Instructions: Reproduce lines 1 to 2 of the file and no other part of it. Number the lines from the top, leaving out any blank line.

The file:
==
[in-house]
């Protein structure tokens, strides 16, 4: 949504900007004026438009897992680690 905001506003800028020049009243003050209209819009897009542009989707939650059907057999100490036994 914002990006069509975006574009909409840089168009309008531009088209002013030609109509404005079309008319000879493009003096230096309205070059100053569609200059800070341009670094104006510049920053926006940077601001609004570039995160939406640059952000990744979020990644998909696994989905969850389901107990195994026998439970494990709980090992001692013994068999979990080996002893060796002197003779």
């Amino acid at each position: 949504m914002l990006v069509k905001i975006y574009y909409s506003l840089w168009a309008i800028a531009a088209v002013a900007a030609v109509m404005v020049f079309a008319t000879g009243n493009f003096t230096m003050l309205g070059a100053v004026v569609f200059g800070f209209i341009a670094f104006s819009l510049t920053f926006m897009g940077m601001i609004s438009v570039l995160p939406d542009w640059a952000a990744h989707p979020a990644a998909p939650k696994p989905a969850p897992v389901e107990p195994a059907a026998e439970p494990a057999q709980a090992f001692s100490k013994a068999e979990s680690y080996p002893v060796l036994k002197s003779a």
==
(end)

[in-house]
């Protein structure tokens, strides 16, 4: 949504900007004026438009897992680690 905001506003800028020049009243003050209209819009897009542009989707939650059907057999100490036994 914002990006069509975006574009909409840089168009309008531009088209002013030609109509404005079309008319000879493009003096230096309205070059100053569609200059800070341009670094104006510049920053926006940077601001609004570039995160939406640059952000990744979020990644998909696994989905969850389901107990195994026998439970494990709980090992001692013994068999979990080996002893060796002197003779």